Zooform Phenomena are the most elusive, and least understood, mystery `animals`. Indeed, they are not animals at all, and are not even animate in the accepted terms of the word, but entities or apparitions which adopt, or seem to have (quasi) animal form. These arcane and contentious entities have plagued cryptozoology – the study of unknown animals – since its inception, and tend to be dismissed by mainstream science as thoroughly unworthy of consideration. But they continue to be seen, and Jonathan Downes – the Director of the Centre for Fortean Zoology – who first coined the term in 1990, maintains that many zooforms result from a synergy of complex psychosocial and sociological issues, and suggests that to classify all such phenomena as “paranormal” in origin is counterproductive, and for researchers to dismiss them out of hand is thoroughly unscientific. Author and researcher Neil Arnold is to be commended for a groundbreaking piece of work, and has provided the world’s first alphabetical listing of zooforms from around the world.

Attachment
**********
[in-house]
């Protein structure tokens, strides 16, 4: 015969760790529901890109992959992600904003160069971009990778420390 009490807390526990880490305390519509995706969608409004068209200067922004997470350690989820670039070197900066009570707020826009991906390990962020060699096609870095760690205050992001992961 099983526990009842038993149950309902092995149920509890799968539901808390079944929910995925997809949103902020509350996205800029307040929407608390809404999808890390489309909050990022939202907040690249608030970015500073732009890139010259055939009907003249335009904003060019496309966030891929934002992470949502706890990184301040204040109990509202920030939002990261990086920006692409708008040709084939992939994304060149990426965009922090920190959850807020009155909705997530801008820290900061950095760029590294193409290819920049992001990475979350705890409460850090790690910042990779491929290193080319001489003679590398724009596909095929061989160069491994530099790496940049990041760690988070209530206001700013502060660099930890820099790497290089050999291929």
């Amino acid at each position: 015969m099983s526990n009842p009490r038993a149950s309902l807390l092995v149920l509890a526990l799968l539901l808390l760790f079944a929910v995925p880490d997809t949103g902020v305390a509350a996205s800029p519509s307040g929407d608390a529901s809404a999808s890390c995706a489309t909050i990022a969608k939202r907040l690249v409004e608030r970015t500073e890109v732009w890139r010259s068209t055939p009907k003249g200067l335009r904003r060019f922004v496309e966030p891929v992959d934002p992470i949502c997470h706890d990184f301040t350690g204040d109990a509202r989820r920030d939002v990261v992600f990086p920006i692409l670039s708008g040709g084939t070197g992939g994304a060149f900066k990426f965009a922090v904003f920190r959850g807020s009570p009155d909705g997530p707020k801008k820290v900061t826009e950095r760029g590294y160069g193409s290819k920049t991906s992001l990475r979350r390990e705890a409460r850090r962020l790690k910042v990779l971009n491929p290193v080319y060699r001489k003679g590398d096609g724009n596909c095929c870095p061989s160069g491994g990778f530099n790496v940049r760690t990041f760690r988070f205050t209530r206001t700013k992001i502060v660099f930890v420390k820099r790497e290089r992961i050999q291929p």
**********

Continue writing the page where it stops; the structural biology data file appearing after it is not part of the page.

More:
Bigfoot : I not dead
In his eagerly anticipated follow-up to Me Write Book, Bigfoot returns from exile to share his inspiring, hilarious, and often deeply disturbing experiences as a misunderstood forest gentleman and tragic media darling. These entertaining and often grizzly stories stand not only as a testament to the greatness of the legendary man-beast, but also as a chilling cautionary tale of the downside of a life of celebrity, cannibalism, celebrity cannibalism, wanton violence, and lack of toilet training. As in Me Write Book, full-color glossy spreads depict every intimate, disgusting, and downright insane moment of Bigfoot’s life. Bigfoot: I Not Dead is an unforgettable memoir that will stay with readers long after his foul scent has dissipated.